Nov 6th 2023
EXTRACT: "We are working on a completely new approach to 'machine intelligence'. Instead of using ..... software, we have developed .... hardware that operates much more efficiently."
Nov 6th 2023
EXTRACTS: "When people think of foods related to type 2 diabetes, they often think of sugar (even though the evidence for that is still not clear). Now, a new study from the US points the finger at salt." ...... ".... this type of study, called an observational study, cannot prove that one thing causes another, only that one thing is related to another. (There could be other factors at play.) So it is not appropriate to say removing the saltshaker 'can help prevent'." ..... "Normal salt intake in countries like the UK is about 8g or two teaspoons a day. But about three-quarters of this comes from processed foods. Most of the rest is added during cooking with very little added at the table."
Oct 26th 2023

 

In 1904, Emile Bernard visited Paul Cezanne in Aix.  He wrote of a conversation at dinner:

Sep 11th 2023
EXTRACT: "Many people have dipped their toe into the lazy gardener’s life through “no mow May” – a national campaign to encourage people not to mow their lawns until the end of May. But you could opt to extend this practice until much later in the summer for even greater benefits. Allowing your grass to grow longer, and interspersing it with pollen-rich flowers, can benefit many insects – especially bees. Research finds that reducing mowing in urban and suburban environments has a positive effect on the amount and diversity of insects. Your untamed lawn won’t only benefit insects. It will also encourage more birds, such as goldfinches, to use your garden to feed on the seeds of common wildflower species such as dandelions."
Aug 30th 2023
EXTRACT: "Eliot remarked that Shakespeare's greatness not only grew as the writer aged, but that his development became more apparent to the reader as he himself aged: 'No reader of Shakespeare... can fail to recognize, increasingly as he himself grows up, the gradual ripening of Shakespeare's mind.' "
Aug 25th 2023
EXTRACTS: "I moved here 15 years ago from London because it was so safe. Bordeaux was then known as La Belle au Bois Dormant (The Sleeping Beauty). It's the wine capital of France and the site of beautiful 18th century architecture arrayed along the Garonne river." ---- "What’s new is that today lawlessness is spreading into the more comfortable neighborhoods. The favorite technique is to defraud elderly retirees by dressing up as policemen, waterworks inspectors or gas meter readers. False badges including a photo ID are easy to fabricate on a computer printer. Once inside, they scoop up most anything shiny as they tip-toe through the house."
Aug 20th 2023
EXTRACT: "The 1953 coup d'etat in Iran ushered in a period of exploitation and oppression that has continued – despite a subsequent revolution that led to huge changes – for 70 years. Each year on August 19, the anniversary of the coup, millions of Iranians ask themselves what would have happened if the US and UK had not conspired all those years ago to overthrow Iran’s democratically elected leader."
Aug 18th 2023
EXTRACT: "Edmundo Bacci: Energy and Light, curated by Chiara Bertola, and currently on view at the Peggy Guggenheim Collection in Venice, is the first retrospective of the artist in several decades. Bacci was a native of Venice, a city with a long and illustrious history of painting, going back to Giorgione and Titian, Veronese and Tiepolo. As a painter, he was thoroughly immersed in this great past – as an artist he was determined to transform and remake that tradition in the face of modernity and its vicissitudes, what he called “the expressive crisis of our time.” That he has slipped into obscurity affords us, at the very least, an opportunity to see Bacci’s work essentially for the first time, without the burden of over-determined interpretations or categories."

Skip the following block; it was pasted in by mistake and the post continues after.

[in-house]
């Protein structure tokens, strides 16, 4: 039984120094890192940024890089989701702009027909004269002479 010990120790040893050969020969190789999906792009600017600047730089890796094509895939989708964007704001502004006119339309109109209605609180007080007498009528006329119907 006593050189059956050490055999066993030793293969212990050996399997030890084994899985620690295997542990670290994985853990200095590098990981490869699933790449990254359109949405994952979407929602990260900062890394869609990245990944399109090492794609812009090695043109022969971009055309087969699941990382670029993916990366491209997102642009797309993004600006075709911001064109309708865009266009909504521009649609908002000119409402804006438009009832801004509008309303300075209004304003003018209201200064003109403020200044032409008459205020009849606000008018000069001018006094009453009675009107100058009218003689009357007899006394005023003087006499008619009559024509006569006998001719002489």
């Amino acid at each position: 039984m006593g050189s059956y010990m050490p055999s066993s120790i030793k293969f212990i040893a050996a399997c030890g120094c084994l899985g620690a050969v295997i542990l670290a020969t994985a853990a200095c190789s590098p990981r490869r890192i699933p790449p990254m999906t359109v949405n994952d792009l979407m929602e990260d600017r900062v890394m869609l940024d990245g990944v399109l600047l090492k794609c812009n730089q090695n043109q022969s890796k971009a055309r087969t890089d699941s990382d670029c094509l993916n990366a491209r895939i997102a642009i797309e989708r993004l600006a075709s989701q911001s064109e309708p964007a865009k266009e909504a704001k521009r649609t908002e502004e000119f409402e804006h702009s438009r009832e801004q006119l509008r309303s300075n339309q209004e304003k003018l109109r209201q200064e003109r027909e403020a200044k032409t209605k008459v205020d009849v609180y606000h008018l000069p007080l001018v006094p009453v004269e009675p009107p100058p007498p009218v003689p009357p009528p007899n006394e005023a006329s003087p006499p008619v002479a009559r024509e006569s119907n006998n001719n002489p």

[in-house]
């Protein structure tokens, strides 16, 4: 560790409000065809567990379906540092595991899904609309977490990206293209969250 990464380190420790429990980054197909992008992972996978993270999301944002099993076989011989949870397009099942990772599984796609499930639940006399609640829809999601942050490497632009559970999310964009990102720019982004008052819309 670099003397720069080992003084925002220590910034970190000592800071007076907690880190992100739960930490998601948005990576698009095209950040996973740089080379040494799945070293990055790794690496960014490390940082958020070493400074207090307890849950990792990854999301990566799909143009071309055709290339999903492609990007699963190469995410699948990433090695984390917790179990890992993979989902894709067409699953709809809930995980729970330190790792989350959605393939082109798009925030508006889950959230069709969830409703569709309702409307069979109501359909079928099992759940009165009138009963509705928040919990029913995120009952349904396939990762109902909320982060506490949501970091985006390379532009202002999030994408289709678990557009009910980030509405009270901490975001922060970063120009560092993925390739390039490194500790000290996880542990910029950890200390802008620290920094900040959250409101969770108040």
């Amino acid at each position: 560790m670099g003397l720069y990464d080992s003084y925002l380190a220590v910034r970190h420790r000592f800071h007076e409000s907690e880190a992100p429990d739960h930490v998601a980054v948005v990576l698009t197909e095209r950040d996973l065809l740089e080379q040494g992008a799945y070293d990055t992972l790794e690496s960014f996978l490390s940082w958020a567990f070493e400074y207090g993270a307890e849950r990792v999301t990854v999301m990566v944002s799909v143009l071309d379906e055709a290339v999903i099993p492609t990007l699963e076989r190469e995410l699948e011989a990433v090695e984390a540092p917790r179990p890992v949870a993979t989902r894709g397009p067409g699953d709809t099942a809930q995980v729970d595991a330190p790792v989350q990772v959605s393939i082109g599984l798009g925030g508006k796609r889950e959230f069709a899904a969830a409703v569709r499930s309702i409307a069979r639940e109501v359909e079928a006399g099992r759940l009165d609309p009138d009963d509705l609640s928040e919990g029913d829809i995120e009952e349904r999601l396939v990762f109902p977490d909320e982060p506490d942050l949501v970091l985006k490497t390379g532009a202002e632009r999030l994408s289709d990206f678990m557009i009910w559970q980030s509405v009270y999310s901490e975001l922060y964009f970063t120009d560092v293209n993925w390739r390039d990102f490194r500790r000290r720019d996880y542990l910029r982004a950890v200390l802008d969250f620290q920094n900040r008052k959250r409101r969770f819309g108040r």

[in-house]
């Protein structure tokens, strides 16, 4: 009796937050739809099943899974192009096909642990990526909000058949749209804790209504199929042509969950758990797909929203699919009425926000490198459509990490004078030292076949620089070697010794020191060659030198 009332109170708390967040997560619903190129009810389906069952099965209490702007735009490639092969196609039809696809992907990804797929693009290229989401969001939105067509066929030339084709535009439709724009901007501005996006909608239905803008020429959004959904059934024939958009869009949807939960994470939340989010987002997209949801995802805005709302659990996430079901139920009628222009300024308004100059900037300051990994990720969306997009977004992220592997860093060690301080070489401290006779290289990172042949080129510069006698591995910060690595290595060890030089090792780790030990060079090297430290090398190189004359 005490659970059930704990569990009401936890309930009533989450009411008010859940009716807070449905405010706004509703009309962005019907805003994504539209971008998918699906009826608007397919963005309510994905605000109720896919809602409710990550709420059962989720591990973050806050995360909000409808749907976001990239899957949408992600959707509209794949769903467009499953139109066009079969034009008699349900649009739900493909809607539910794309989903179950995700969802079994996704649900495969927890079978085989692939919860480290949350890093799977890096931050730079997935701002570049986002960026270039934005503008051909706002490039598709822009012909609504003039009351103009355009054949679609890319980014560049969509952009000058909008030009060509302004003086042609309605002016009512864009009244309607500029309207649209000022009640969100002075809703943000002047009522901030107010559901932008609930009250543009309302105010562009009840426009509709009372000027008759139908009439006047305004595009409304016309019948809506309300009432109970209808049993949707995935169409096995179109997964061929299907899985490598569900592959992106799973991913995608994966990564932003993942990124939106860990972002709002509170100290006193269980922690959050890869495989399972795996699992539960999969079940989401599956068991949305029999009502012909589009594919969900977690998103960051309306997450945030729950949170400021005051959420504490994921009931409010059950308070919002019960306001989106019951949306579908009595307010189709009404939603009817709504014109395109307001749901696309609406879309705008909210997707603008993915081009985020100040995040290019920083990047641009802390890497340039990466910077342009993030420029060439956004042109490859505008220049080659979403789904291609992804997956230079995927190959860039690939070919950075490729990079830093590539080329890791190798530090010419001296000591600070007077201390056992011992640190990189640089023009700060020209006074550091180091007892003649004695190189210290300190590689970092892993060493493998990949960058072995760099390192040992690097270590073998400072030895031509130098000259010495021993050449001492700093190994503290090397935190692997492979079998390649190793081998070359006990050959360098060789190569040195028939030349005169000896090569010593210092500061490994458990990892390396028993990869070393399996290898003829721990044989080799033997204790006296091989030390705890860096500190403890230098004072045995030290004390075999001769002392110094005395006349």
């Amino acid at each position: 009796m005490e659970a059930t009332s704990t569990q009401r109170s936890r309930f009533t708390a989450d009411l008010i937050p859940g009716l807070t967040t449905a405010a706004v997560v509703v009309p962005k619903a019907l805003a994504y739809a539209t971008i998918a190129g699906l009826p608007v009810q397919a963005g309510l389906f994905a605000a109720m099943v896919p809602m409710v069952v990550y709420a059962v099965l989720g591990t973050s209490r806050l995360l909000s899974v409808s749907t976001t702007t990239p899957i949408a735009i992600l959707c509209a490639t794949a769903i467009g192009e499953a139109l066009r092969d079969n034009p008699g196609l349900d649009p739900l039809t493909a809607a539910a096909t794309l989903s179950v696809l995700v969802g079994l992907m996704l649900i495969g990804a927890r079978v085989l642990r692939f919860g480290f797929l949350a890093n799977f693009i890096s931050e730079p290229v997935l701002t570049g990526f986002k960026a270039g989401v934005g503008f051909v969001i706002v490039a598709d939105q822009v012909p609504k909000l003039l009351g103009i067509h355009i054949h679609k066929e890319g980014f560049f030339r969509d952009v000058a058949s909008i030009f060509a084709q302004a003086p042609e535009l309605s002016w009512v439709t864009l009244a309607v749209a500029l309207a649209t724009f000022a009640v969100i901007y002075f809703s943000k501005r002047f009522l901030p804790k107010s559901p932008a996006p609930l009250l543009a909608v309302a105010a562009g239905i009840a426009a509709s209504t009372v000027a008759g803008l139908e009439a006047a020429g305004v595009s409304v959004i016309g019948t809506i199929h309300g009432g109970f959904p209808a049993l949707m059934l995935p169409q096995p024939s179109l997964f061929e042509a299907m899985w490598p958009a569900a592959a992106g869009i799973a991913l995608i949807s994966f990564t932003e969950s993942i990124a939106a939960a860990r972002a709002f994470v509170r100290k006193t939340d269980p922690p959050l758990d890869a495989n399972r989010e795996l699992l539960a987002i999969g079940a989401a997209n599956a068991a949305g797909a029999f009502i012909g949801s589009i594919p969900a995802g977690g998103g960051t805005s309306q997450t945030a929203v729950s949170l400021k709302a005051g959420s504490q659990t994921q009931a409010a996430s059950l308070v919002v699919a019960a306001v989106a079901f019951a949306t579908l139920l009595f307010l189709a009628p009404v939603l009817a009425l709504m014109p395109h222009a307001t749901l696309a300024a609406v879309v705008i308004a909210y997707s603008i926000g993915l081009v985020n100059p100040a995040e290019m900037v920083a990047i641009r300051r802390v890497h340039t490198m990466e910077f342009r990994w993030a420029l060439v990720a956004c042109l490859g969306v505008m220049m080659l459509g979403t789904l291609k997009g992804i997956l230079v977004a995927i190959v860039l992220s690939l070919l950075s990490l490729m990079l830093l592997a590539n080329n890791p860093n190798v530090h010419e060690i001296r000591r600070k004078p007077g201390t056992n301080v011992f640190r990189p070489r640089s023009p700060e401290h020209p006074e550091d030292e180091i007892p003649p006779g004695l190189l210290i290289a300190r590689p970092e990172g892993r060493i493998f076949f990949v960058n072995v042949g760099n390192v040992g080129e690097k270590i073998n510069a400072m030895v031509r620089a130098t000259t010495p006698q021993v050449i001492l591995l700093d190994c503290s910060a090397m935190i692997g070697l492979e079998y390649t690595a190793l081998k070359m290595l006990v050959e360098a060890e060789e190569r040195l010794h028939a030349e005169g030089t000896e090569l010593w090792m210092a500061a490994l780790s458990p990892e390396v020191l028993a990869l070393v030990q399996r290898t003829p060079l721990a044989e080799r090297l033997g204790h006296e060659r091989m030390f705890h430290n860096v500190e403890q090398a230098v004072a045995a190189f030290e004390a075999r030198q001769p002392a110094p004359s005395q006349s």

Aug 12th 2023
EXTRACT: "Is Oppenheimer a movie for our time, reminding us of the tensions, dangers and conflicts of the old Cold War while a new one threatens to break out? The film certainly chimes with today’s big power conflicts (the US and China), renewed concern about nuclear weapons (Russia’s threats over Ukraine), and current ideological tensions between democratic and autocratic systems. But the Cold War did not just rest on the threat of the bomb. Behind the scientists and generals were many other players, among them the economists, who clashed just as vigorously in their views about how to run postwar economies."
Aug 5th 2023
EXTRACT: "I have a modest claim to make: we need Bruno today more than ever. This is because he represents an intellectual antidote to the prevailing ideology of today which tells us that we are doomed to finitude, which comes down politically to the assertion that there is no alternative to the reign of global capitalism. Of course, Bruno did not know about capitalism, globalization or neoliberalism. What he did know however is that humanity is infinite. That we are limited only by our own narrowness of vision."
Jul 26th 2023
EXTRACT: "We studied 55,000 people’s dietary data and linked what they ate or drank to five key measures: greenhouse gas emissions, land use, water use, water pollution and biodiversity loss. Our results are now published in Nature Food. We found that vegans have just 30% of the dietary environmental impact of high-meat eaters. The dietary data came from a major study into cancer and nutrition that has been tracking the same people (about 57,000 in total across the UK) for more than two decades."
Jul 26th 2023
EXTRACT: "Art historians have never understood economics, and as a result they believe they can ignore markets: in their view, the production of art can be treated in isolation from its sale.  This is of course disastrously wrong.  But their ignorance has led to a neglect of the economic history of art. "